Zero Time Dilemma director tries hand at writing a real escape room game
Japanese company Scrap has made a business out of creating and running real-world "escape the room" games, and its latest includes contributions from a notable game developer: Zero Escape franchise frontman Kotaro Uchikoshi.
This is somewhat remarkable given Uchikoshi has been making video games for nearly two decades, and is best known for writing and directing the Zero Escape (999: Nine Hours, Nine Persons, Nine Doors, Zero Escape: Virtue's Last Reward, and Zero Time Dilemma) games -- all of which feature characters trapped in rooms that require solving deadly puzzles to escape.
Now he's credited as a scenario writer on Scrap's latest real-world escape game, which is operating in Japan and soon in the U.S. (specifically, next month in San Francisco) under the name "The Pop Star's Room of Doom."
Unlike Scrap's prior work, this game is being pitched as a "Real Time Loop Game" that gives players ten tries (or "loops") to solve a mystery.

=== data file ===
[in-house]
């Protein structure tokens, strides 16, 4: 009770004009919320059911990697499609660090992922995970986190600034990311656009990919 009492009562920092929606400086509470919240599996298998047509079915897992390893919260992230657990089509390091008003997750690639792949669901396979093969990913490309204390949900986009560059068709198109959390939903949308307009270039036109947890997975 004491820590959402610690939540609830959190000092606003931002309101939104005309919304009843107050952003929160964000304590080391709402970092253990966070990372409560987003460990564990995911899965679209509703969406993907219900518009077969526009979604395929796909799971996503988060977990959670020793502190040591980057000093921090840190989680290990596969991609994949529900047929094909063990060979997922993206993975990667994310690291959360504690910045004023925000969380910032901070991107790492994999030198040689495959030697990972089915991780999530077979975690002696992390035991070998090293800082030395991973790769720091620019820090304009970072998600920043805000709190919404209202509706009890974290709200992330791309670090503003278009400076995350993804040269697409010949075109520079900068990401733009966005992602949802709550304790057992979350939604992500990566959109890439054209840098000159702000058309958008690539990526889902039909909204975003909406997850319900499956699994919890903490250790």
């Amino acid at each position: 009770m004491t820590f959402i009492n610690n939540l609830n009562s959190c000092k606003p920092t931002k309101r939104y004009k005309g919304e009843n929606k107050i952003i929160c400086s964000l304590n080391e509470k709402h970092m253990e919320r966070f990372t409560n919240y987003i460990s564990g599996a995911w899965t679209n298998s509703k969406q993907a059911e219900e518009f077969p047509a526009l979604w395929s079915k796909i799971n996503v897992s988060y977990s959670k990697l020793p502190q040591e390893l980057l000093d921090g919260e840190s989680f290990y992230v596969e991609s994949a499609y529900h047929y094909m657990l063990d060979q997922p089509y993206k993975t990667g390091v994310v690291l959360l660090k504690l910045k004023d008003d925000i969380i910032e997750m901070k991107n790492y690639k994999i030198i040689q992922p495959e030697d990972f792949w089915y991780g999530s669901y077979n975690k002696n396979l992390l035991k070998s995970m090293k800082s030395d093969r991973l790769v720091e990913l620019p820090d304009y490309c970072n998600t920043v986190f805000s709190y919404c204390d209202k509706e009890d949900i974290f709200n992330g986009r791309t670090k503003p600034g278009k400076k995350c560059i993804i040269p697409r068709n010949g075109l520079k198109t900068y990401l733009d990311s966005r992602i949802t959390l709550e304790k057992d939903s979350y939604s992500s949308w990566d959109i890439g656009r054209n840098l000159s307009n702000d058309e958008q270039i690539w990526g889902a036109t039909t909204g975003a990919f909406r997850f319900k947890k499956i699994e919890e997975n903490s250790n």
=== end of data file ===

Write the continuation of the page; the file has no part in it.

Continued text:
"In my [imagination], everyone will collaborate as they progress deeper into the 'time dungeon.' At first you can only reach the first level, but as you repeat loops, you slowly but surely get closer to the true 'depth of time.' This game provides a different style of intellectual stimulation from the typical Real Escape Game," reads an excerpt of a public comment Uchikoshi made about his work on the game.
"I had always wished for this game to be brought to the US, so it’s great to see that it’s finally happening! Concerns about the cultural differences between Japan and the US were voiced, but I was confident since this game’s experience is universal, the fun will translate into any language!"
This is somewhat in keeping with Uchikoshi's avowed curiousity about working in other mediums; he previously wrote for the anime series Punch Line, and in a chat with Gamasutra last year he suggested he would be open to the idea of working in VR down the road.
However, "just doing an escape room scenario by itself wouldn't be so interesting," he cautioned. "I definitely want to add some kind of narrative on top of that."